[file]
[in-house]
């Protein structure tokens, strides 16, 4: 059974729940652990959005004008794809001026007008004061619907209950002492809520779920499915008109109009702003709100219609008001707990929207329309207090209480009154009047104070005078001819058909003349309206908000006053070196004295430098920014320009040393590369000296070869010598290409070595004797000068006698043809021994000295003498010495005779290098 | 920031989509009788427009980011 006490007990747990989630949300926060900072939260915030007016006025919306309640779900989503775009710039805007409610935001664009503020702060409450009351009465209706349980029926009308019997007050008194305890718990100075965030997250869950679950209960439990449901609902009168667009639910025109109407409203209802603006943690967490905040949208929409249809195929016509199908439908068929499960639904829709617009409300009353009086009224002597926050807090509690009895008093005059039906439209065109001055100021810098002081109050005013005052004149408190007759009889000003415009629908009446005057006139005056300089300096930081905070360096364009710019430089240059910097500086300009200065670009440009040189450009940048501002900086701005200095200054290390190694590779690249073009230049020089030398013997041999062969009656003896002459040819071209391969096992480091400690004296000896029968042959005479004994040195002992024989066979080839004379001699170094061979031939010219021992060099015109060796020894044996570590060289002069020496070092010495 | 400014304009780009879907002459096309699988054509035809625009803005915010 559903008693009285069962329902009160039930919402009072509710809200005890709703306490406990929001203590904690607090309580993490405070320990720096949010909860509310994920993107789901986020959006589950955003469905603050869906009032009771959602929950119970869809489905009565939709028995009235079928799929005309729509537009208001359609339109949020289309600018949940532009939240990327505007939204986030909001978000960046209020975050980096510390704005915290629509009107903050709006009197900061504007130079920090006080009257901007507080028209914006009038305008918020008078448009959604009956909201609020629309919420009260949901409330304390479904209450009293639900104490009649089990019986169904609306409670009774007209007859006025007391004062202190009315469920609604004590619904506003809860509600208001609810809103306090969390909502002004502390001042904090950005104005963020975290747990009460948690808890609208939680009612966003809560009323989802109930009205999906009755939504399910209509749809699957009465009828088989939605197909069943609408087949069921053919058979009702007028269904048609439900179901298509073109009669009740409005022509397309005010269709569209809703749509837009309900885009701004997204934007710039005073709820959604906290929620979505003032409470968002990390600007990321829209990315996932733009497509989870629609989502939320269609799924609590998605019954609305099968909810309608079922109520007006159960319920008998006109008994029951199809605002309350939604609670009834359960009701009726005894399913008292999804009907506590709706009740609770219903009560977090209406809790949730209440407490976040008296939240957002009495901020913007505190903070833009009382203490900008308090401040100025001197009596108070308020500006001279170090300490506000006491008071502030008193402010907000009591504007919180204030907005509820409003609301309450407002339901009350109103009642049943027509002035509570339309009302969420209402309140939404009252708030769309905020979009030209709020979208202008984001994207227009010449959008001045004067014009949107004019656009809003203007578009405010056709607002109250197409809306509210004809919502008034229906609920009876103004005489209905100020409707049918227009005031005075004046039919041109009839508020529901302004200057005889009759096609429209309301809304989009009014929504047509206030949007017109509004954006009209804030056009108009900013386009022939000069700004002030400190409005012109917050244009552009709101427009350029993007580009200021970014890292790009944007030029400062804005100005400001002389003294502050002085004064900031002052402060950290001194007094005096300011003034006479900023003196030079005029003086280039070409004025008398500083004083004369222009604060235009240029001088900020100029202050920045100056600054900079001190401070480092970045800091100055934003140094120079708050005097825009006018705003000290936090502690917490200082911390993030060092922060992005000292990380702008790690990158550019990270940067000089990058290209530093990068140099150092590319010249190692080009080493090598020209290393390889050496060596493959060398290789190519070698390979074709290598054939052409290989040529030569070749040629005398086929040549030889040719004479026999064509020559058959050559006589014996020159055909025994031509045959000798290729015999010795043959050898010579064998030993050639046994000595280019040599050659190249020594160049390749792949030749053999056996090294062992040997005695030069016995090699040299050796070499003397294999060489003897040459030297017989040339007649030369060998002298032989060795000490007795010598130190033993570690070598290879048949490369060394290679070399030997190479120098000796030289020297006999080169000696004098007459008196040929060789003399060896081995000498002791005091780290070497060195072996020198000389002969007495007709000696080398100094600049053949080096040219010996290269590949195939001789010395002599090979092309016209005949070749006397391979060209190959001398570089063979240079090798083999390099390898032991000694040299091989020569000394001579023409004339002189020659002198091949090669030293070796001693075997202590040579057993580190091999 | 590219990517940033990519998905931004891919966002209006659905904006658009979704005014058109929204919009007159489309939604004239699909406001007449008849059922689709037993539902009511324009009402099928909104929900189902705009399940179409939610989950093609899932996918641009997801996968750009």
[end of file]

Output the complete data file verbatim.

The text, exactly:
[in-house]
């Protein structure tokens, strides 16, 4: 059974729940652990959005004008794809001026007008004061619907209950002492809520779920499915008109109009702003709100219609008001707990929207329309207090209480009154009047104070005078001819058909003349309206908000006053070196004295430098920014320009040393590369000296070869010598290409070595004797000068006698043809021994000295003498010495005779290098 | 920031989509009788427009980011 006490007990747990989630949300926060900072939260915030007016006025919306309640779900989503775009710039805007409610935001664009503020702060409450009351009465209706349980029926009308019997007050008194305890718990100075965030997250869950679950209960439990449901609902009168667009639910025109109407409203209802603006943690967490905040949208929409249809195929016509199908439908068929499960639904829709617009409300009353009086009224002597926050807090509690009895008093005059039906439209065109001055100021810098002081109050005013005052004149408190007759009889000003415009629908009446005057006139005056300089300096930081905070360096364009710019430089240059910097500086300009200065670009440009040189450009940048501002900086701005200095200054290390190694590779690249073009230049020089030398013997041999062969009656003896002459040819071209391969096992480091400690004296000896029968042959005479004994040195002992024989066979080839004379001699170094061979031939010219021992060099015109060796020894044996570590060289002069020496070092010495 | 400014304009780009879907002459096309699988054509035809625009803005915010 559903008693009285069962329902009160039930919402009072509710809200005890709703306490406990929001203590904690607090309580993490405070320990720096949010909860509310994920993107789901986020959006589950955003469905603050869906009032009771959602929950119970869809489905009565939709028995009235079928799929005309729509537009208001359609339109949020289309600018949940532009939240990327505007939204986030909001978000960046209020975050980096510390704005915290629509009107903050709006009197900061504007130079920090006080009257901007507080028209914006009038305008918020008078448009959604009956909201609020629309919420009260949901409330304390479904209450009293639900104490009649089990019986169904609306409670009774007209007859006025007391004062202190009315469920609604004590619904506003809860509600208001609810809103306090969390909502002004502390001042904090950005104005963020975290747990009460948690808890609208939680009612966003809560009323989802109930009205999906009755939504399910209509749809699957009465009828088989939605197909069943609408087949069921053919058979009702007028269904048609439900179901298509073109009669009740409005022509397309005010269709569209809703749509837009309900885009701004997204934007710039005073709820959604906290929620979505003032409470968002990390600007990321829209990315996932733009497509989870629609989502939320269609799924609590998605019954609305099968909810309608079922109520007006159960319920008998006109008994029951199809605002309350939604609670009834359960009701009726005894399913008292999804009907506590709706009740609770219903009560977090209406809790949730209440407490976040008296939240957002009495901020913007505190903070833009009382203490900008308090401040100025001197009596108070308020500006001279170090300490506000006491008071502030008193402010907000009591504007919180204030907005509820409003609301309450407002339901009350109103009642049943027509002035509570339309009302969420209402309140939404009252708030769309905020979009030209709020979208202008984001994207227009010449959008001045004067014009949107004019656009809003203007578009405010056709607002109250197409809306509210004809919502008034229906609920009876103004005489209905100020409707049918227009005031005075004046039919041109009839508020529901302004200057005889009759096609429209309301809304989009009014929504047509206030949007017109509004954006009209804030056009108009900013386009022939000069700004002030400190409005012109917050244009552009709101427009350029993007580009200021970014890292790009944007030029400062804005100005400001002389003294502050002085004064900031002052402060950290001194007094005096300011003034006479900023003196030079005029003086280039070409004025008398500083004083004369222009604060235009240029001088900020100029202050920045100056600054900079001190401070480092970045800091100055934003140094120079708050005097825009006018705003000290936090502690917490200082911390993030060092922060992005000292990380702008790690990158550019990270940067000089990058290209530093990068140099150092590319010249190692080009080493090598020209290393390889050496060596493959060398290789190519070698390979074709290598054939052409290989040529030569070749040629005398086929040549030889040719004479026999064509020559058959050559006589014996020159055909025994031509045959000798290729015999010795043959050898010579064998030993050639046994000595280019040599050659190249020594160049390749792949030749053999056996090294062992040997005695030069016995090699040299050796070499003397294999060489003897040459030297017989040339007649030369060998002298032989060795000490007795010598130190033993570690070598290879048949490369060394290679070399030997190479120098000796030289020297006999080169000696004098007459008196040929060789003399060896081995000498002791005091780290070497060195072996020198000389002969007495007709000696080398100094600049053949080096040219010996290269590949195939001789010395002599090979092309016209005949070749006397391979060209190959001398570089063979240079090798083999390099390898032991000694040299091989020569000394001579023409004339002189020659002198091949090669030293070796001693075997202590040579057993580190091999 | 590219990517940033990519998905931004891919966002209006659905904006658009979704005014058109929204919009007159489309939604004239699909406001007449008849059922689709037993539902009511324009009402099928909104929900189902705009399940179409939610989950093609899932996918641009997801996968750009």